Stephen trails off and walks slowly towards the corner of the field, where a road sign indicates the direction of Donaghmore, one-and-a half miles away. I leave him alone for a moment. His account has chilled me. I can’t help but wonder about the men responsible for The Miami Showband massacre. From my initial research, I could easily dismiss them as psychopaths who carried out this atrocity without remorse or regret. But they were men who had families, friends, normal lives outside of their ‘cause’. How, then, were they able to act with absolutely no mercy for innocent men, who lay defenceless and dying at their feet?
Stephen’s next vivid memory of that night is of footsteps approaching him as one of the gunmen who had just slaughtered his friends walked towards him, he presumed to finish him off. As he got closer, Stephen’s brain raced with the thoughts of what was about to happen. For a man who had been badly wounded, lying in a field, and who had listened to the last desperate cries of his friends as they were murdered, his memory is remarkably lucid. He can recall exactly what was going through his head. I am curious about this. I remember tales of people who have stared death in the face and who saw bright lights at the end of a tunnel, or how others saw their lives flash before them. But Stephen wasn’t experiencing any of those things. He wasn’t thinking about dying; he was thinking about survival. ‘I heard someone walking towards me. I knew what this meant. I thought, I have two choices. Do I get up on my knees and beg for my life, or do I stay lying here and pretend I’m dead? As I lay there, face down, with the grass against my cheek, I decided, I’ll stay here, I won’t budge.’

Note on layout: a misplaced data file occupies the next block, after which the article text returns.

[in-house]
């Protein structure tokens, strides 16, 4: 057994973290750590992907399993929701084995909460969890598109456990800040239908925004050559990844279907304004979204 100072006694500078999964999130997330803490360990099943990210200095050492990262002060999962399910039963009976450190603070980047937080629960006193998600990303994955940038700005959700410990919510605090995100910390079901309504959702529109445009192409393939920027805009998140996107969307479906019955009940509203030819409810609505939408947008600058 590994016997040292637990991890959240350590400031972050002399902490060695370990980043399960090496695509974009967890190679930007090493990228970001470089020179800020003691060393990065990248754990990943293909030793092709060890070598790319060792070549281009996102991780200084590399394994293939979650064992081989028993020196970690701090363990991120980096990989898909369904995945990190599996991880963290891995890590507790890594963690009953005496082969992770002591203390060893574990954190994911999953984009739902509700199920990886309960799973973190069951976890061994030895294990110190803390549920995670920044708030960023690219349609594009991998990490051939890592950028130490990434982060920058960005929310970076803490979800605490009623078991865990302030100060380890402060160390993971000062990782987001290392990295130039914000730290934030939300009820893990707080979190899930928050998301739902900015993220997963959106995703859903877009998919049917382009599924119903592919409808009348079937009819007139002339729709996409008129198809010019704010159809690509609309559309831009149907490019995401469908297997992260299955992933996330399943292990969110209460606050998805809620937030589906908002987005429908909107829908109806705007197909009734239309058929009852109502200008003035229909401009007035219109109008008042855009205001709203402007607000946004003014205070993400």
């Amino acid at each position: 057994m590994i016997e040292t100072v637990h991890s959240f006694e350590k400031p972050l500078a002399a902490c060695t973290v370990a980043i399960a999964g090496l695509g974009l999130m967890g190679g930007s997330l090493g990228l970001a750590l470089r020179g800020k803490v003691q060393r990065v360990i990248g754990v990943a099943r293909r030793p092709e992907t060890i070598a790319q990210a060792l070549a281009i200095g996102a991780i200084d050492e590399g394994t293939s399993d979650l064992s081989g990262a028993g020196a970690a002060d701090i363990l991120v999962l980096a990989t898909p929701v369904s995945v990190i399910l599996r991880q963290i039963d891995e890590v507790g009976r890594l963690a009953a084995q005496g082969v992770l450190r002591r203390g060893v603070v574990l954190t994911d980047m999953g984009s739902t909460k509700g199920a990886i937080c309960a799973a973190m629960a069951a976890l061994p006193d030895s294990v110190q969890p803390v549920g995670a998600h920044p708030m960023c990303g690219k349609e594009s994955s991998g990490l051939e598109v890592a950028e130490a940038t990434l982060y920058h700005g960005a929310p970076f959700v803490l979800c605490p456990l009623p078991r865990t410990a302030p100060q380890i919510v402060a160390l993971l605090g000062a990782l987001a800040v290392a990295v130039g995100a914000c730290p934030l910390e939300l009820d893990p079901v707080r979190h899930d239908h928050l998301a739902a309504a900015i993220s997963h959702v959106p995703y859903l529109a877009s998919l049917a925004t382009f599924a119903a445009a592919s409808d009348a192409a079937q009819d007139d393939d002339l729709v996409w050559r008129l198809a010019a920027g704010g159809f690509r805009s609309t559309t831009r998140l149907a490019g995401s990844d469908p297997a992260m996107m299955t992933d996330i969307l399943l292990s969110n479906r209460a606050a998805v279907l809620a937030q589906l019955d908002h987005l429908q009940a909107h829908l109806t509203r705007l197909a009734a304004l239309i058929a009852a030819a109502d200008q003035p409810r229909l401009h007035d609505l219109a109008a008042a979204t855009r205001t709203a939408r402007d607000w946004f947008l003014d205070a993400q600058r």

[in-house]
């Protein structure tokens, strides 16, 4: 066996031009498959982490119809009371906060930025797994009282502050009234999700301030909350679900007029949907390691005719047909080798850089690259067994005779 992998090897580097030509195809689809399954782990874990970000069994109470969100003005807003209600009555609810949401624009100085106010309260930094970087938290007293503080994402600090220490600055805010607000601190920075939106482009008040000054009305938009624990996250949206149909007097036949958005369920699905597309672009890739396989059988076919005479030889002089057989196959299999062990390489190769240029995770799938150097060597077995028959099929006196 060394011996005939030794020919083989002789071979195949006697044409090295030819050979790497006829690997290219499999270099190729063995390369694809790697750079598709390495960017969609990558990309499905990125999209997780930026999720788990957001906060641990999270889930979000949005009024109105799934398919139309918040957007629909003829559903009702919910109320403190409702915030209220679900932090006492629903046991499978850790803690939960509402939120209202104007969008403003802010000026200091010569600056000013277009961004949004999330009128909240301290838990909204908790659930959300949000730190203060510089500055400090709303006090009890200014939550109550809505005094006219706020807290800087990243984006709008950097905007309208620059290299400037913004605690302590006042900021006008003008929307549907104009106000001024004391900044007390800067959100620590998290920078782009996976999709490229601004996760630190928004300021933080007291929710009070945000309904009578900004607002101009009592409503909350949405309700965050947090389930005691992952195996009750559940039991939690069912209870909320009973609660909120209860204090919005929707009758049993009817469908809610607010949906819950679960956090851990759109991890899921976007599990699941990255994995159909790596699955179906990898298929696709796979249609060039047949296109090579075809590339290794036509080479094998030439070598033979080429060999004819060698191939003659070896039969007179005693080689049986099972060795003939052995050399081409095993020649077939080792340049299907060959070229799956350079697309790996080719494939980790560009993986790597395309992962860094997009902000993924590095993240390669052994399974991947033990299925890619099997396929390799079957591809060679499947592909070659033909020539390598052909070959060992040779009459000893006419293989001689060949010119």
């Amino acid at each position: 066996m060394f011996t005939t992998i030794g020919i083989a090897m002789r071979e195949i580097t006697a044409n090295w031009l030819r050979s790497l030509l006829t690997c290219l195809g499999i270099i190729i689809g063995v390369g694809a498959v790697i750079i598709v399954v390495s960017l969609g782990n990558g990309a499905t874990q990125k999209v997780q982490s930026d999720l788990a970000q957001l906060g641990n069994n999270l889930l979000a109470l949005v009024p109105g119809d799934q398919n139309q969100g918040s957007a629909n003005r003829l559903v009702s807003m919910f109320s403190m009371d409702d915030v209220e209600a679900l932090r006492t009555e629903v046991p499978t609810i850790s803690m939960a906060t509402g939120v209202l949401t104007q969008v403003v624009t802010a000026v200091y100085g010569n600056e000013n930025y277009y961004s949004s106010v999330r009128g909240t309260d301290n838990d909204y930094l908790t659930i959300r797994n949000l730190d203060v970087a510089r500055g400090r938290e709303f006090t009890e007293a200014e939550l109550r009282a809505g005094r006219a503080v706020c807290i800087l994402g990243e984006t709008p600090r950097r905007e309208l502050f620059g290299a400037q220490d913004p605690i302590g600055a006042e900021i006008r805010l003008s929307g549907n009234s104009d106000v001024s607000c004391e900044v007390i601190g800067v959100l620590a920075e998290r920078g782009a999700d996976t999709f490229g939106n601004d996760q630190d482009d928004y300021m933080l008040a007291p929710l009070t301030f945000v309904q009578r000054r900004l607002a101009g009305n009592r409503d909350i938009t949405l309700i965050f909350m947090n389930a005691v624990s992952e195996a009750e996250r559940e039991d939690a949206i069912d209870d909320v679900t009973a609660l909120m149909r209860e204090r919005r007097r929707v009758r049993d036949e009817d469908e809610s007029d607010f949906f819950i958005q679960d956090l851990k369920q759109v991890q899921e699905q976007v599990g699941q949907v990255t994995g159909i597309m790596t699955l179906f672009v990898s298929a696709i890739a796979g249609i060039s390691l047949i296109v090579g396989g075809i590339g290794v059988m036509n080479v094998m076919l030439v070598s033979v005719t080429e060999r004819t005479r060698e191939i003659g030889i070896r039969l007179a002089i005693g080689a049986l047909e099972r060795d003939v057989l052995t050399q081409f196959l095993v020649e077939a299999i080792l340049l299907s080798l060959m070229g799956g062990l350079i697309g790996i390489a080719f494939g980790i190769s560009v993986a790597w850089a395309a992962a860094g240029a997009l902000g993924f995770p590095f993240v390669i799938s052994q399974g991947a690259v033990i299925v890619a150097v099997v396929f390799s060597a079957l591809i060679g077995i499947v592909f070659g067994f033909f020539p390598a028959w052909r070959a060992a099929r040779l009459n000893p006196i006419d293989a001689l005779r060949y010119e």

Just as the gunman reached Stephen, he stopped and kicked something, or someone, lying on the ground. It was Brian. The gunman kicked his body again, but there was no response. A split-second passed before Stephen heard him take the final few steps to where he was lying.
‘I suddenly felt all the tension drain out of me. All that was going through my head was, I’m probably not going to feel this. It is going to be quick. At that moment, a voice from the road and shouted, “Come on, those bastards are dead. I got them with dum-dums.” The footsteps stopped. There was what seemed like an eternal silence. Then he began to walk slowly away from me.’
Stephen still wasn’t sure if he had escaped. ‘As he walked away, I reasoned that if he does turn around to fire one more shot, his aim may not be that good. His bullet might hit me, but not kill me. I tried to concentrate my mind on not screaming out should another bullet tear into my body.’…………..
Kindly reproduced from 'The Miami Showband Massacre' by
Stephen Travers and Neil Fetherstonhaugh
Published by Hodder Headline Ireland Ltd
This story is the personal recollection and understanding of an individual. Any views or opinions expressed are the sole responsibility of the individual who recalled their story. Sharedtroubles is acting purely as a facilitator.